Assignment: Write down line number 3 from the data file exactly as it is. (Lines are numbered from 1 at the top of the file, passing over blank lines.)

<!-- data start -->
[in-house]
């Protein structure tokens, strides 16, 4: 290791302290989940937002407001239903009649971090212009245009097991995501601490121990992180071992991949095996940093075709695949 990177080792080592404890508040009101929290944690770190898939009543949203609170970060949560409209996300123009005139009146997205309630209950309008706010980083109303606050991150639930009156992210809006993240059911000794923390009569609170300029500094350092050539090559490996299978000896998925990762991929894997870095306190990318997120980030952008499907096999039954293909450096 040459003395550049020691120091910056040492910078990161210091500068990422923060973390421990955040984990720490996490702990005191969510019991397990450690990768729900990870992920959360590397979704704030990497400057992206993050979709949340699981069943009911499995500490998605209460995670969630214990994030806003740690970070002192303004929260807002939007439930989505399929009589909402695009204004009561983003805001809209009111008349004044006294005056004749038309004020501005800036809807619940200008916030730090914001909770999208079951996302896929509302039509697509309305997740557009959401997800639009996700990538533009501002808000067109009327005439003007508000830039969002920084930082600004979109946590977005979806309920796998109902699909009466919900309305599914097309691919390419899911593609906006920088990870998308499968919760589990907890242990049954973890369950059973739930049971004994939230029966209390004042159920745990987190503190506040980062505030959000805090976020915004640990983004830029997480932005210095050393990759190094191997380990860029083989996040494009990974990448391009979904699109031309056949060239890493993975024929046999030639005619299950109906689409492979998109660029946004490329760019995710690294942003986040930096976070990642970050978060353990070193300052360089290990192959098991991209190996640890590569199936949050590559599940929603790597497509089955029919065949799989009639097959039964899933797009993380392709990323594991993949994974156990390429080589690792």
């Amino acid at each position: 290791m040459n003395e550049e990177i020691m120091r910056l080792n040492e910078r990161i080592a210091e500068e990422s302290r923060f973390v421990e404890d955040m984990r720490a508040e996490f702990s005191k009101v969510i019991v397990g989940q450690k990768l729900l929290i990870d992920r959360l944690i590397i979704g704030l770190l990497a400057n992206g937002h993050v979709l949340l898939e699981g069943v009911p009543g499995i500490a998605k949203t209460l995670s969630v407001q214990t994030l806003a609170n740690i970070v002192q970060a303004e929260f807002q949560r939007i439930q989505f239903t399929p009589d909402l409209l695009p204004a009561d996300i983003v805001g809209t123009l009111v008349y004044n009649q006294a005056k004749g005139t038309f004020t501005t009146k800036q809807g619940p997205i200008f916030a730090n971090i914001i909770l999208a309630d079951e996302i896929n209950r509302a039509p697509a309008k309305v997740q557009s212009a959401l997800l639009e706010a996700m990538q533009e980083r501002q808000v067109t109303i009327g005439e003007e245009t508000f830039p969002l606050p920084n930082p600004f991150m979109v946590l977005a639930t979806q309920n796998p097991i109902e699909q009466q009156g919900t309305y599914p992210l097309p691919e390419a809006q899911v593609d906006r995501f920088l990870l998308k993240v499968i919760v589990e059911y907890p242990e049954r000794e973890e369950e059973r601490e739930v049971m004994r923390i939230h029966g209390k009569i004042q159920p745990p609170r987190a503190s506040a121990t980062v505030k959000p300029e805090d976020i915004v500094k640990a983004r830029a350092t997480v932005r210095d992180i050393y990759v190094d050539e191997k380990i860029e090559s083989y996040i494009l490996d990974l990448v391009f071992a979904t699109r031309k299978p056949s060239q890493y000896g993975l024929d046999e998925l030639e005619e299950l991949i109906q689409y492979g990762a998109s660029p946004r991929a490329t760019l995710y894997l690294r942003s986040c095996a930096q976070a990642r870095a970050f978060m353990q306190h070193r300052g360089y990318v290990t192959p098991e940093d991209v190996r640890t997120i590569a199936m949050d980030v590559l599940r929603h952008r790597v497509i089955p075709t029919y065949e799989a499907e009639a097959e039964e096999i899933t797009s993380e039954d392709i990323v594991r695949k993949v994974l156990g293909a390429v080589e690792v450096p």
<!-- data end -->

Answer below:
């Amino acid at each position: 290791m040459n003395e550049e990177i020691m120091r910056l080792n040492e910078r990161i080592a210091e500068e990422s302290r923060f973390v421990e404890d955040m984990r720490a508040e996490f702990s005191k009101v969510i019991v397990g989940q450690k990768l729900l929290i990870d992920r959360l944690i590397i979704g704030l770190l990497a400057n992206g937002h993050v979709l949340l898939e699981g069943v009911p009543g499995i500490a998605k949203t209460l995670s969630v407001q214990t994030l806003a609170n740690i970070v002192q970060a303004e929260f807002q949560r939007i439930q989505f239903t399929p009589d909402l409209l695009p204004a009561d996300i983003v805001g809209t123009l009111v008349y004044n009649q006294a005056k004749g005139t038309f004020t501005t009146k800036q809807g619940p997205i200008f916030a730090n971090i914001i909770l999208a309630d079951e996302i896929n209950r509302a039509p697509a309008k309305v997740q557009s212009a959401l997800l639009e706010a996700m990538q533009e980083r501002q808000v067109t109303i009327g005439e003007e245009t508000f830039p969002l606050p920084n930082p600004f991150m979109v946590l977005a639930t979806q309920n796998p097991i109902e699909q009466q009156g919900t309305y599914p992210l097309p691919e390419a809006q899911v593609d906006r995501f920088l990870l998308k993240v499968i919760v589990e059911y907890p242990e049954r000794e973890e369950e059973r601490e739930v049971m004994r923390i939230h029966g209390k009569i004042q159920p745990p609170r987190a503190s506040a121990t980062v505030k959000p300029e805090d976020i915004v500094k640990a983004r830029a350092t997480v932005r210095d992180i050393y990759v190094d050539e191997k380990i860029e090559s083989y996040i494009l490996d990974l990448v391009f071992a979904t699109r031309k299978p056949s060239q890493y000896g993975l024929d046999e998925l030639e005619e299950l991949i109906q689409y492979g990762a998109s660029p946004r991929a490329t760019l995710y894997l690294r942003s986040c095996a930096q976070a990642r870095a970050f978060m353990q306190h070193r300052g360089y990318v290990t192959p098991e940093d991209v190996r640890t997120i590569a199936m949050d980030v590559l599940r929603h952008r790597v497509i089955p075709t029919y065949e799989a499907e009639a097959e039964e096999i899933t797009s993380e039954d392709i990323v594991r695949k993949v994974l156990g293909a390429v080589e690792v450096p």